David Richter will drop his GOP primary challenge to Democrat-turned-Republican Jeff Van Drew (R-Dennis) in the 2nd district and instead seek to run against Rep. Andy Kim (D-Marlton) in the 3rd.
“When I decided to run for Congress, it was to flip a congressional seat,” Richter told the New Jersey Globe. “That’s already happened. I’m endorsing Jeff Van Drew.”
Richter said he has hired former White House political director Bill Stepien, a top advisor to President Donald Trump, as his campaign consultant.
“I ran to support Trump,” Richter said. “Now I’m getting back to what I wanted to do anyway and flip a blue district red.”
Richter called Kim “very, very liberal” and said the freshman congressman’s voting record makes him “beatable.”
That puts Richter into a primary fight with labor leader Kate Gibbs, a former Burlington County freeholder who has the support of her home county GOP organization.
Former Gov. Chris Christie played a key role in putting together the deal for Richter to switch districts, according to several sources who spoke on the condition of anonymity.
Richter has been making calls to GOP leaders this morning informing them of his decision.
A formal announcement is intended for later today.
Ocean County Republican Chairman Frank Holman told the Globe last week that he was open to backing Richter, but said his organization line won’t be awarded until after an open convention in March.
Gibbs, the deputy director of the Engineers Labor-Employer Cooperative of the Operating Engineers Local 825, raised $143,000 in her first five weeks as a congressional candidate.
She was in Fort Lauderdale last week to speak at the International Union of Operating Engineers winter meeting, and sources told the Globe that she walked away with a commitment for support in her bid for Congress.
“Anyone who thinks they can push me around doesn’t know anything about South Jersey women,” Gibbs said in a statement today. ” I’m not stepping aside for anybody. Especially not a seat shopper who apparently believes he’s entitled to party support — somewhere, anywhere. My motivation for running isn’t to wear a pin and get a title; I am running to serve the people of Burlington and Ocean Counties and I intend to win.”
Gibbs called out “party leaders who like to talk about empowering and supporting young Republican women to run and serve.”
“Well, here I am. The ball is in your court,” she said. “I’ve worked at the grassroots level for years to elect Republicans in South Jersey, was the youngest elected Freeholder Director in the state, cut taxes every year I was in office, and am proud to be a leader for the state building trades.”
The former CEO of Hill International, one of the nation’s largest construction companies, raised $652,980 — $500,000 of it his own — since entering the race to challenge Van Drew in August. He has $515,226 cash-on-hand.
A group of leading GOP fundraisers, including former State Sen. Diane Allen (R-Edgewater Park), doubled down on their support of Gibbs this morning.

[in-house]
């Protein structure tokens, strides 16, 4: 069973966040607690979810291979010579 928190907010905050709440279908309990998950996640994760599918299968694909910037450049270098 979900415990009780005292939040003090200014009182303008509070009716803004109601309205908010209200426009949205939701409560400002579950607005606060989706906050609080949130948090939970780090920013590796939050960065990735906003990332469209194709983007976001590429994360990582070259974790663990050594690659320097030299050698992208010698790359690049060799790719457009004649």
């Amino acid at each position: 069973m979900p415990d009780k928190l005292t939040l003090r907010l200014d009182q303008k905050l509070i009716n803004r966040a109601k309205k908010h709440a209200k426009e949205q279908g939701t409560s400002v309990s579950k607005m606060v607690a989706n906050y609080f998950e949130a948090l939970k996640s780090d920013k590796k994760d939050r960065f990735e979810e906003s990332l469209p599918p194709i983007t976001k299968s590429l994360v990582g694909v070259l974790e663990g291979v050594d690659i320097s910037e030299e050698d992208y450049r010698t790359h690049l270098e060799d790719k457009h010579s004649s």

Richter was widely viewed as the front runner for the GOP nomination until Van Drew announced that he was switching parties late last year after refusing to support Trump’s impeachment.
There have been rumors of Richter moving to run against Kim since Van Drew announced that he was becoming a Republican in December.
Several top New Jersey Republicans, including State Sen. Michael Testa, Jr. (R-Vineland) and GOP county chairs Marcus Karavan of Cape May, Keith Davis of Atlantic, Linda Dubois of Salem and Holman endorsed Van Drew after Trump backed the freshman congressman at a meeting in the Oval Office.
Camden County Republicans announced their support of Van Drew on Thursday.
Under duress, many of Richter’s consultants and staffers resigned, and several Republican officeholders rescinded their endorsements. The National Republican Congressional Committee removed him from the Young Guns list, which affects Richter’s ability to attract national GOP money.
Richter acknowledged that people have talked to him about getting out of the race and said that the level of Trump’s support has been strong.
A switch to the 3rd district might be awkward – Richter moved from Princeton to Avalon to run for Congress and would for a second time to take on Kim.
Still, it might be difficult to call him a carpetbagger: Richter grew up in Willingboro, which is in the 3rd, and then in Cherry Hill, which was part of the district until the lines were redrawn in 2012.
MacArthur moved from Morris County to run for the 3rd district seat in 2014 and won the primary against Steve Lonegan, who relocated from Bergen County to run.
The 3rd district is one of the most politically competitive in the state, with 10,754 more Democrats than Republicans. Trump won the district by six points, 51%-45%, in 2016.
In comparison, the 2nd has 17,100 more Democrats than Republicans and Trump’s margin was four points, 50%-46%.
Kim, a former Obama White House staffer, defeated MacArthur by just 3,973 votes in 2018 – the closest House race in the state. He raised a colossal $900,000 during the 4th quarter of 2019 and heads into his election year with more than $2.2 million cash-on-hand.
This story was updated at 12:50 PM with comment from Richter.